As a first time mum, I’d dreamed of the moment I’d finally get to hold my bub in my arms. But as soon as Eliza entered the world, it was clear that wasn’t going to happen.
‘What’s wrong with her?’ I gasped.
There was no skin on the front of her right leg or left foot, and her face and hands were bright red. It looked like she had third-degree burns. My husband Wayne, now 49, and I watched in horror as our screaming baby was whisked away to be checked.
‘It’s as if she’s been dipped in boiling water,’ a paediatrician said, baffled.
A doctor broke the news she could have a genetic skin condition called epidermolysis bullosa (EB). I’d never heard of it, but we were advised not to research it. Instead, I had to stay and recover from the birth while Wayne and Eliza were rushed to the Royal Children’s Hospital in Melbourne. Alone on the maternity ward, my heart was full of love but my arms were empty.
Is my girl going to survive? I panicked.
When I was discharged the next day, I raced to her side. Eliza was in an incubator in intensive care, her skin red raw. A biopsy had been sent away for testing.
‘There are three types of EB,’ a doctor explained. ‘We just have to hope it’s the mildest form.’
Devastatingly, the results showed Eliza had the most severe. Finally, we were told what it meant. EB is a rare disease where the skin is as fragile as a butterfly’s wings. It blisters and peels at the slightest touch, leaving open wounds susceptible to infections.
‘Sufferers are often very small as most of their nutrition is taken up by healing,’ the doctor explained to us.
EB even affects internal linings and causes mobility to deteriorate. There was no cure. And no time to grieve. We had to learn how to recognise and medicate Eliza’s pain, manage her wounds and apply special dressings.
After two weeks, Wayne and I took our butterfly girl home. One of us would soothe Eliza with a bottle while the other swathed her in bandages. Sometimes, she became so distressed that my mum, Margaret, had to help hold her still. It was heartbreaking seeing her in so much pain.
We couldn’t even cuddle her properly. We had to hold her on soft lamb’s wool. Thrashing about in the night, our poor bub would knock her skin, damaging it as easily as a wet tissue.
Exhausted, I don’t remember much of the first six months of her life. When Eliza moved onto solids, it became harder. She could only eat tiny amounts of soft and pureed foods so they didn’t scar her throat. Fortunately, when we had another little girl, Ellie, she wasn’t a carrier of the gene. Eliza doted on her sister.
‘Can I feed her today?’ she’d plead.
Before she started school, we taught Eliza how to answer questions the other kids might have.
‘I have skin like a butterfly’s wings,’ she told them.
She was just like any other little girl her age and made lots of friends. When we were out shopping, people would sometimes stop us.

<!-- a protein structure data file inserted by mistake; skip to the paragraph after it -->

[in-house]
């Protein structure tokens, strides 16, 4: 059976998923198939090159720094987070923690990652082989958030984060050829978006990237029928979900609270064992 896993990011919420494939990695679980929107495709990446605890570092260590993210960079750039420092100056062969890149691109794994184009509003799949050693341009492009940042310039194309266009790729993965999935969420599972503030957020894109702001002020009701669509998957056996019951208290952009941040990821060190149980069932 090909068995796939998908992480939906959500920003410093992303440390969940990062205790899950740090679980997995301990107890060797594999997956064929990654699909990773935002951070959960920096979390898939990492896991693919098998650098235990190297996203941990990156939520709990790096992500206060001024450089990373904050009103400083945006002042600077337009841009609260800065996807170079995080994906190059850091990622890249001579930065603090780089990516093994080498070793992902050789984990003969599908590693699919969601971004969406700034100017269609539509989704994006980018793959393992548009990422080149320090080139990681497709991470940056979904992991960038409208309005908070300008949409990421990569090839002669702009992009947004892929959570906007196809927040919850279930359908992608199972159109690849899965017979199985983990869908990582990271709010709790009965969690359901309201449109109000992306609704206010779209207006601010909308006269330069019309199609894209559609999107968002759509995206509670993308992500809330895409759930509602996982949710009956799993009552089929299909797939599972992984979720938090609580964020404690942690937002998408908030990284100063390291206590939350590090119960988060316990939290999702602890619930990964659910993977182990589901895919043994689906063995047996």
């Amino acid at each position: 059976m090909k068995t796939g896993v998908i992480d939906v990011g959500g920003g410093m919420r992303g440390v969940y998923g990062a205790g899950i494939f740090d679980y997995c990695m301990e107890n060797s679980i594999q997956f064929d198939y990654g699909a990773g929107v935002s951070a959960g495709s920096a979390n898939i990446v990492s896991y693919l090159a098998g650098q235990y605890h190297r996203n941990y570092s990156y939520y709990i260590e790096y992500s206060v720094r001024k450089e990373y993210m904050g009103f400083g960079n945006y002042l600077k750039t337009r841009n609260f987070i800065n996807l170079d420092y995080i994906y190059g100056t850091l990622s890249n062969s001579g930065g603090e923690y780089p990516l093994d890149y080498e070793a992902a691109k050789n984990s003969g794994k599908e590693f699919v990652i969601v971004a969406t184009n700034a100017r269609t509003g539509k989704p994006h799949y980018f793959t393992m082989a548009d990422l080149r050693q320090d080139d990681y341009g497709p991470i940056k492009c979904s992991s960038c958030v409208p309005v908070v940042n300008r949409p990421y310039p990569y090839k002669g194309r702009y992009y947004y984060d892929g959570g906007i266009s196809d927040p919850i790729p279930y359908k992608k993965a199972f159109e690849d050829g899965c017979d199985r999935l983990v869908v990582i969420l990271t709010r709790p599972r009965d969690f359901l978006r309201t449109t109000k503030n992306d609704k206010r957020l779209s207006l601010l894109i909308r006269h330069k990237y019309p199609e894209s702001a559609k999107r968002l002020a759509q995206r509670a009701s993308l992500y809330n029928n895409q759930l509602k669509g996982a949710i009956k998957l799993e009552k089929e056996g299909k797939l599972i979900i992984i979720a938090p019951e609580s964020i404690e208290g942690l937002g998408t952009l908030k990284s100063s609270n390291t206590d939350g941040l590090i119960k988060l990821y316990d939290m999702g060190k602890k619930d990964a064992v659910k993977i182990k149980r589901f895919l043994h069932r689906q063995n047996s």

‘My daughter had eczema too,’ one lady said.
They always meant well, so I’d explain what EB is. ‘It’s the worst disease you’ve never heard of,’ I said.
Eliza took it in her stride. ‘I have to protect my skin with bandages,’ she’d say.
They made her incredibly hot, like wearing five jumpers, so she needed cool cotton clothing. Not wanting our girls to miss out, we tried to keep life as normal as possible. At the beach, Eliza would sit in the shade in full-length tops and trousers.
Due to the agony she was in and the scarring restricting her movements, Eliza needed to get a wheelchair when she was 10.
Now 17, she has a special bath every other evening to remove the bandages and clean her skin. The water is mixed with a kilo of salt to stop it stinging, and a cup of bleach to prevent infection. Afterwards, we carefully bandage her whole body, taking care to wrap each finger and toe individually.
It takes three hours, then minor dressings before school take an hour. Every six months, Eliza also needs throat dilation, to stretch her oesophagus and make swallowing easier. Her courage never fails to amaze me.
‘Do you ever stop to wonder why?’ I once asked her.
‘I know why,’ she said. ‘I was born with EB.’
It’s thought there are around 1000 people in Australia affected by this cruel disease. I’m family support co-ordinator at the Dystrophic Epidermolysis Bullosa Research Association Australia (DEBRA), helping others to access medical and support services.
I want to show them they can have a happy life after diagnosis. Eliza is now in Year 11. Her pain goes up and down, but she never stops chatting. She loves to cook and wants to study diet and nutrition. If she goes away to uni she’ll need someone to help her.
But we’ll do what we can to help Eliza achieve her dreams – to help her fly like a butterfly.
Eliza, 17, says:
Sometimes EB feels like your skin is burning, throbbing or stinging, depending on the type of wound. Some days aren’t as bad as others but there is always some sort of pain. EB certainly has restrictions and there are some things I just can’t do. However, it has definitely made me a stronger person.
￼This story was originally published in that's life! Issue 16, 20 April 2017.